Some cunning passages in border-crossing narratives
Seen and unseen migrants
in Border images, border narratives
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The chapter shows how migrant writers from 1950 to 2013 have addressed their border-crossing into the city of London, their experience of migration within that city, and their ‘burden of representation’ of themselves in Britain and Europe at large. It focuses on displacement in border-crossing narratives, as well as on migrant writers’ use of aesthetic strategies peculiar to border narratives (e.g., threshold) and border figures (e.g., passage). The first section addresses the border-crossing narrative as a cultural expression for a community of ‘black writers and artists’ such as George Lamming, Sam Selvon, Caryl Phillips, and Hanif Kureishi. The second section focuses on the play Routes by the British playwright Rachel De-lahay by examining the aesthetic representation of ‘the British Isles’ in the shifting context of migration, borders and power that has emerged in the wake of the migrant crisis. The final section revisits the idea of the threshold to explore the migrant’s border-crossing into Europe, across the Mediterranean, and, following De Genova, argues for a need to create a ‘politics of presence’ where the migrant’s visibility and voice are accepted in the public sphere.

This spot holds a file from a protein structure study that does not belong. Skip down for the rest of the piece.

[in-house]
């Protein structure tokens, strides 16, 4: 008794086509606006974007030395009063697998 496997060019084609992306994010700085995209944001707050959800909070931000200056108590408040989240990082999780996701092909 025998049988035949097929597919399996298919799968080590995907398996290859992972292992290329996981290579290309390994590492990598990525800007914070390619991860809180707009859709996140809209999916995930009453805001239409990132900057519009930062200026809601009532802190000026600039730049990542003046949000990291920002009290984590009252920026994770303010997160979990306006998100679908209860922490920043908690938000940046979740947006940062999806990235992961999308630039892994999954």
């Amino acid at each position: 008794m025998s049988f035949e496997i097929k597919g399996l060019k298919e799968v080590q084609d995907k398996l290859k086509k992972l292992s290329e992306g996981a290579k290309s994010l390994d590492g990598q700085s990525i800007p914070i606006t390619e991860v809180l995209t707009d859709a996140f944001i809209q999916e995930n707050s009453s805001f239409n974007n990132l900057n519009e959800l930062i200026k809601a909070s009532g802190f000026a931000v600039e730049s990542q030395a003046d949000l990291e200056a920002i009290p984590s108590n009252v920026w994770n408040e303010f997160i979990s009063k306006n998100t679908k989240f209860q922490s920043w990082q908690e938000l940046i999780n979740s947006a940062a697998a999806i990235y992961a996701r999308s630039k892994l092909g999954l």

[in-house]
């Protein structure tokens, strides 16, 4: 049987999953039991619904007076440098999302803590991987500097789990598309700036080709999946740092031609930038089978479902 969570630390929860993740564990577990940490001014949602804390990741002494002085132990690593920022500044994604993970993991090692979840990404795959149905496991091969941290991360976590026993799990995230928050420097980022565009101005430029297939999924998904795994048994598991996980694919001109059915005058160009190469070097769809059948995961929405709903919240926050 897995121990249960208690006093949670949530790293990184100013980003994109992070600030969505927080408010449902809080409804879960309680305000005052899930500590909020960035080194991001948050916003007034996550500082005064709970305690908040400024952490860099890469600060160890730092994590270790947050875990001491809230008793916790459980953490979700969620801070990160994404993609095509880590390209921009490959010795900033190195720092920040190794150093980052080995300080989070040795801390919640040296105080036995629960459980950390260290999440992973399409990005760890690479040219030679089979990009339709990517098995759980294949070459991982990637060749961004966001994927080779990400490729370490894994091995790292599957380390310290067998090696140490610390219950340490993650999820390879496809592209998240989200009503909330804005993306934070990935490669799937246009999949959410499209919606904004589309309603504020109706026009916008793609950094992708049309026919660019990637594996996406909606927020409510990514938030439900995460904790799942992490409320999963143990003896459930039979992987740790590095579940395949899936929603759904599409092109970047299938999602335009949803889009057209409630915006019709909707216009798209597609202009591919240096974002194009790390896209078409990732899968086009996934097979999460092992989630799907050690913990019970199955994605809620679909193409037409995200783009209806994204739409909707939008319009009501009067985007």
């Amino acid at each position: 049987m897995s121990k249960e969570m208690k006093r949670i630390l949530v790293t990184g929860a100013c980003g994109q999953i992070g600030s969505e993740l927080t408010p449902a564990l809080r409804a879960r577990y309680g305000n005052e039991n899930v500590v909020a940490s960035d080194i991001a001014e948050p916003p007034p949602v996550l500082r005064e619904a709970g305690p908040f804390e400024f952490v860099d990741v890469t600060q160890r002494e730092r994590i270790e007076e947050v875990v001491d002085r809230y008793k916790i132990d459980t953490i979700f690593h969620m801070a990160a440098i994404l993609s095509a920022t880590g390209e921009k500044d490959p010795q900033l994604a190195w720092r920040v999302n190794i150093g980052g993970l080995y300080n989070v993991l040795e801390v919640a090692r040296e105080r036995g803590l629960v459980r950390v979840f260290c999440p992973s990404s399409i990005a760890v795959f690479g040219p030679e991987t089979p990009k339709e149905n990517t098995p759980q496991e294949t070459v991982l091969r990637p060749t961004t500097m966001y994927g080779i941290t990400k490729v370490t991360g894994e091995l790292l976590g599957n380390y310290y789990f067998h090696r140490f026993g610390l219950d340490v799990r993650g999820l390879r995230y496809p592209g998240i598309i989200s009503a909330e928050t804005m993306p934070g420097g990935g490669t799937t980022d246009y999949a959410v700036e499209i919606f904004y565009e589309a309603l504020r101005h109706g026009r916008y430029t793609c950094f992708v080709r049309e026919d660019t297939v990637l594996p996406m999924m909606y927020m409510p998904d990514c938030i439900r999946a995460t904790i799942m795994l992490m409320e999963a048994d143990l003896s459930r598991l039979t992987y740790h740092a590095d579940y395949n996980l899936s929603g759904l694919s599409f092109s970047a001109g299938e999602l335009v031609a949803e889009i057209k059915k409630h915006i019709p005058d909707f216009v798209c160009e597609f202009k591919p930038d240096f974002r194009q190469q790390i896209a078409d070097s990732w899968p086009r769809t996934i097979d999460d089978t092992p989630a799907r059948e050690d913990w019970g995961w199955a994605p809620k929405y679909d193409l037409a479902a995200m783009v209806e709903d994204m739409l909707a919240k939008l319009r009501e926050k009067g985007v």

Border images, border narratives

The political aesthetics of boundaries and crossings

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